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Sanchez v. Berryhill

United States District Court, D. New Mexico

May 21, 2019

NANCY A. BERRYHILL, Acting Commissioner of the Social Security Administration, Defendant.



         THIS MATTER is before the Court on Plaintiff Steven Sanchez' Motion to Reverse and/or Remand (the “Motion”), (Doc. 21), filed February 17, 2019; Defendant Commissioner Nancy A. Berryhill's Brief in Response to Plaintiff's Motion to Reverse and Remand the Administrative Decision (the “Response”), (Doc. 28), filed April 17, 2019; and Mr. Sanchez' Reply in Support of Motion to Reverse and/or Remand (the “Reply”), (Doc. 29), filed May 3, 2019.

         Mr. Sanchez filed applications for disability insurance benefits and supplemental security income on October 27, 2014. (Administrative Record “AR” 240, 247). In both of his applications, Mr. Sanchez alleged disability beginning September 15, 2010. Id. His alleged disability onset date was later amended to September 2, 2014. (AR 36-37). Mr. Sanchez claimed he was limited in his ability to work due to post-traumatic stress disorder (“PTSD”), depression, “spinal norring, ” and nerve damage. (AR 268). Mr. Sanchez' applications were denied initially on March 27, 2015, (AR 106), and upon reconsideration on September 9, 2016, (AR 112).

         Mr. Sanchez requested a hearing before an Administrative Law Judge (“ALJ”), (AR 116), which was held on December 14, 2017, before ALJ Cole Gerstner. (AR 34). Mr. Sanchez and impartial vocational expert (“VE”) Karen Provine testified at the hearing. (AR 34). ALJ Gerstner issued his decision on February 13, 2018 finding Mr. Sanchez not disabled at any time between his initial filing date through the date of his decision. (AR 27). Mr. Sanchez requested review by the Appeals Council, (AR 226), which was denied, (AR 1), making ALJ Gerstner's opinion the Commissioner's final decision for purposes of judicial review.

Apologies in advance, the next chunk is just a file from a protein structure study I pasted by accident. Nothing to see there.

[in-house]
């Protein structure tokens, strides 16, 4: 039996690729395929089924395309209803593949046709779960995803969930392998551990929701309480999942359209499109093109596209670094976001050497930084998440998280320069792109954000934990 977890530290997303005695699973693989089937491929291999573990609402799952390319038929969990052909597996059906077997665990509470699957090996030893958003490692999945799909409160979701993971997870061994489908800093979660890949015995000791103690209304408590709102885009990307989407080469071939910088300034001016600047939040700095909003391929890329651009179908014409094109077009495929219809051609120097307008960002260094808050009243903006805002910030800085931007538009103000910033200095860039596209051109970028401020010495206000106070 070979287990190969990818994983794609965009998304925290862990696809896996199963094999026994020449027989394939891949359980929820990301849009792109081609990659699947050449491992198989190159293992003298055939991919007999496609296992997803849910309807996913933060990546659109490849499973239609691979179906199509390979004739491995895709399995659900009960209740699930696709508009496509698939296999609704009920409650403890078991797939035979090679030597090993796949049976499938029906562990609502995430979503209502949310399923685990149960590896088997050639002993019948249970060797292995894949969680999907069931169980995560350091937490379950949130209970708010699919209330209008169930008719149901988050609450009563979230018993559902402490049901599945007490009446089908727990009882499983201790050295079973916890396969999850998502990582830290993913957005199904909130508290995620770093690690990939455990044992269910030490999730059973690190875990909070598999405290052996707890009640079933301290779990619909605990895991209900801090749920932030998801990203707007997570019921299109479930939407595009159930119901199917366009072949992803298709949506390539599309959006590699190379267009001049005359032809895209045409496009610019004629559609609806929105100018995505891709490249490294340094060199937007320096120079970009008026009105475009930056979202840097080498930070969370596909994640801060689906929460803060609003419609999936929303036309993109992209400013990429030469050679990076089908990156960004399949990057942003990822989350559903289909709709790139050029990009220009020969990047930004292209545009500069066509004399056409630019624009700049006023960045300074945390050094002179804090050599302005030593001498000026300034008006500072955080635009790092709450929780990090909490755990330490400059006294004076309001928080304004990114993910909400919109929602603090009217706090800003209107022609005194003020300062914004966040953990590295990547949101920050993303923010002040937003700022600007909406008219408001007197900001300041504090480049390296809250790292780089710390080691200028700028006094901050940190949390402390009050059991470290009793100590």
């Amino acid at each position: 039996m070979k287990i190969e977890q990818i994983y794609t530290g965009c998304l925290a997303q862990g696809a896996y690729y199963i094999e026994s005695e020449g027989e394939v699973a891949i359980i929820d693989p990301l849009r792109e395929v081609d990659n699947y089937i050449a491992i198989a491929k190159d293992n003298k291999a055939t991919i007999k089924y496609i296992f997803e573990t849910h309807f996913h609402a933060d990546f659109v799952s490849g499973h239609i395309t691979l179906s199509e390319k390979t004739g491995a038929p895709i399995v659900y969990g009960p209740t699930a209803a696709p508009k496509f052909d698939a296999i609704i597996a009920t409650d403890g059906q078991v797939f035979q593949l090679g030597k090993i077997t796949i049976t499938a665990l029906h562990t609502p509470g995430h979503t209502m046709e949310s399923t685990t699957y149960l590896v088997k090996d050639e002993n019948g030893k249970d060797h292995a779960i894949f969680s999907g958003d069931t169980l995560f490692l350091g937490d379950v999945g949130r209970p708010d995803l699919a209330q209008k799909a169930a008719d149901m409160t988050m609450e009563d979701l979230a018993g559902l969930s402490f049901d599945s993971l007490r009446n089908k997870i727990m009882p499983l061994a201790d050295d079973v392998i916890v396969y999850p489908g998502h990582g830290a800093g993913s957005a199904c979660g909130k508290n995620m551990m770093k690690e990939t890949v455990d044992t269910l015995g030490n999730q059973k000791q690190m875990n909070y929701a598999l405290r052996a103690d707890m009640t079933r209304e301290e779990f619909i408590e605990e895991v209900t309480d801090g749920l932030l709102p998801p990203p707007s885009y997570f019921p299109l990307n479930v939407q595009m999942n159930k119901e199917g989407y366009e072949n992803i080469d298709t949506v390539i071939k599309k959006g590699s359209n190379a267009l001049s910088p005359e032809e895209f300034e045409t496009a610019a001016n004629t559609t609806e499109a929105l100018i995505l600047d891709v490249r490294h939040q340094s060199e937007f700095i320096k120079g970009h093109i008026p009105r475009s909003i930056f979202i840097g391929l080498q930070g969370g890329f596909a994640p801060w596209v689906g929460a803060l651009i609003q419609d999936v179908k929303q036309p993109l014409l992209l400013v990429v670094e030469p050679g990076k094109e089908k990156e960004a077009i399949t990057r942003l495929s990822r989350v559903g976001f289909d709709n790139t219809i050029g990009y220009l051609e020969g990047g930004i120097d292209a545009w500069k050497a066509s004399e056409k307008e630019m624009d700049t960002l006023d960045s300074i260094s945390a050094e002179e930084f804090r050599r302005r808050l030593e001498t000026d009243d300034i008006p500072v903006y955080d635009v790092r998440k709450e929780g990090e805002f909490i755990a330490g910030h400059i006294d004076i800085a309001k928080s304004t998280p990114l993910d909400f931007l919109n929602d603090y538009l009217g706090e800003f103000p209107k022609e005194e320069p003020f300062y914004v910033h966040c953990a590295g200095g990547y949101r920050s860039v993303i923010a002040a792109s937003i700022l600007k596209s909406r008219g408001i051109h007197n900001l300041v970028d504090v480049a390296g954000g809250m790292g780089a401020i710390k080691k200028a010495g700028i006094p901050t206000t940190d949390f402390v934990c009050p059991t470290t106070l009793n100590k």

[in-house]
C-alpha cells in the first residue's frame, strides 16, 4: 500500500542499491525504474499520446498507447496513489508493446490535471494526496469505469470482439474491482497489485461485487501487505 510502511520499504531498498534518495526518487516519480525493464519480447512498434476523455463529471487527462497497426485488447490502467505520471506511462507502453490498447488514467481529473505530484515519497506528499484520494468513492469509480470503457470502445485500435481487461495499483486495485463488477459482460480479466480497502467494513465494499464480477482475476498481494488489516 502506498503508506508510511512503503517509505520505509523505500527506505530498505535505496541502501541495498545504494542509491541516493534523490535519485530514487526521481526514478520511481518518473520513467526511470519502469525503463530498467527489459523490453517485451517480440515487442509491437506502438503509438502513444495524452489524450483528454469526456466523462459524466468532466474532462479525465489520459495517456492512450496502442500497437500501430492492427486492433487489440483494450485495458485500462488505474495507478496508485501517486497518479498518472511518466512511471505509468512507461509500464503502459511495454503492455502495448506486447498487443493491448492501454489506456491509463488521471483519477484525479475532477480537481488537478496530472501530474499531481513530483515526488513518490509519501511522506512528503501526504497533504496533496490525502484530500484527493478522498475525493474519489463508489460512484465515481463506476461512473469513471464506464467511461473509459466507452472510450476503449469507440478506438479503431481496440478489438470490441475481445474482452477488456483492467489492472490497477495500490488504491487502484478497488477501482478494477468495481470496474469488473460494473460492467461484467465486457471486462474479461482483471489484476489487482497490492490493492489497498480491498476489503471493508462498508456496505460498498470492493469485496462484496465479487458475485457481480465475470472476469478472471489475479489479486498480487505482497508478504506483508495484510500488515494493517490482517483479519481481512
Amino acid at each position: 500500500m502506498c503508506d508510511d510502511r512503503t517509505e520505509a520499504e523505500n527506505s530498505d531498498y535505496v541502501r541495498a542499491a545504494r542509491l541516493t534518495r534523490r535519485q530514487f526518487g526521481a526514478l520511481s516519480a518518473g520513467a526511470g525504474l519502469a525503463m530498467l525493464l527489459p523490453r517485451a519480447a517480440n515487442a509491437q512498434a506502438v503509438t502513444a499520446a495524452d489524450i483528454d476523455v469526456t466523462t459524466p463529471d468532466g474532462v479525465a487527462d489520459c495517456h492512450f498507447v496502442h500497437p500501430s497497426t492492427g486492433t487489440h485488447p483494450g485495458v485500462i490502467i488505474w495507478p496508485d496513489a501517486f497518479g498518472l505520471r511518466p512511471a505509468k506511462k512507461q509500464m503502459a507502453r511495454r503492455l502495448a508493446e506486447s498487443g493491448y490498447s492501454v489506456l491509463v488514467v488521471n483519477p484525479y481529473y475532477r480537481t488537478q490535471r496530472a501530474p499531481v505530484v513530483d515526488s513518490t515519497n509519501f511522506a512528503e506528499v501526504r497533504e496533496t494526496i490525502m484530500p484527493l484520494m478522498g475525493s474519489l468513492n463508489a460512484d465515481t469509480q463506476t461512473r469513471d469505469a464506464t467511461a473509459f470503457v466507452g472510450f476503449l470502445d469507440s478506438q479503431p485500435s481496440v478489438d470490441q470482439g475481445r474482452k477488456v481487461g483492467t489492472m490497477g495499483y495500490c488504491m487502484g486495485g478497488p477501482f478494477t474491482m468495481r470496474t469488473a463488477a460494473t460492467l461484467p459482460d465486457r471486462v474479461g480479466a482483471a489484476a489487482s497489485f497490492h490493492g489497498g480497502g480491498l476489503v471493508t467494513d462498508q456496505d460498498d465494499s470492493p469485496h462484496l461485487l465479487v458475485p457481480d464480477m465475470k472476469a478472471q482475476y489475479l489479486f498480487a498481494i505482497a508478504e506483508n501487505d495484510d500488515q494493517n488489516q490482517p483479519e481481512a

Mr. Sanchez, represented by attorney Benjamin Decker, argues in his Motion that ALJ Gerstner made three reversible errors. (Doc. 21 at 15-17). First, Mr. Sanchez alleges ALJ Gerstner failed to discuss his medical diagnosis of PTSD prescribed by physician Ross M. Clark, M.D. Id. at 15. Next, Mr. Sanchez contends ALJ Gerstner's RFC assessment erroneously omitted prescribed limitations related to his ability to persistently perform tasks. Id. at 16. Finally, Mr. Sanchez claims ALJ Gerstner failed to discuss evidence that supported a more restrictive RFC assessment and ignored evidence that contradicted his finding of nondisability. Id. at 17. The Court has reviewed the Motion, the Response, the Reply, and the relevant law. Additionally, the Court has meticulously reviewed the administrative record. Because ALJ Gerstner erred in not considering the medical opinion of Dr. Clark in his step two analysis, the Court finds that Mr. Sanchez' Motion should be GRANTED and this case be REMANDED for further administrative proceedings consistent with this opinion.

         I. Standard of Review

         The standard of review in a Social Security appeal is whether the Commissioner's final decision is supported by substantial evidence and whether the correct legal standards were applied. Maes v. Astrue, 522 F.3d 1093, 1096 (10th Cir. 2008) (citing Hamilton v. Sec'y of Health & Human Servs., 961 F.2d 1495, 1497-98 (10th Cir. 1992)). If substantial evidence supports the Commissioner's findings and the correct legal standards were applied, the Commissioner's decision stands and the plaintiff is not entitled to relief. Langley v. Barnhart, 373 F.3d 1116, 1118 (10th Cir. 2004); Hamlin v. Barnhart, 365 F.3d 1208, 1214 (10th Cir. 2004); Doyal v. Barnhart, 331 F.3d 758, 760 (10th Cir. 2003). The Commissioner's “failure to apply the correct legal standards, or to show . . . that she has done so, are also grounds for reversal.” Winfrey v. Chater, 92 F.3d 1017, 1019 (10th Cir. 1996) (citing Washington v. Shalala, 37 F.3d 1437, 1439 (10th Cir. 1994)). A court should meticulously review the entire record but should neither re-weigh the evidence nor substitute its judgment for the Commissioner's. Langley, 373 F.3d at 1118; Hamlin, 365 F.3d at 1214. A court's review is limited to the Commissioner's final decision, 42 U.S.C. § 405(g), which is generally the ALJ's decision, rather than the Appeals Council's denial of review. O'Dell v. Shalala, 44 F.3d 855, 858 (10th Cir. 1994).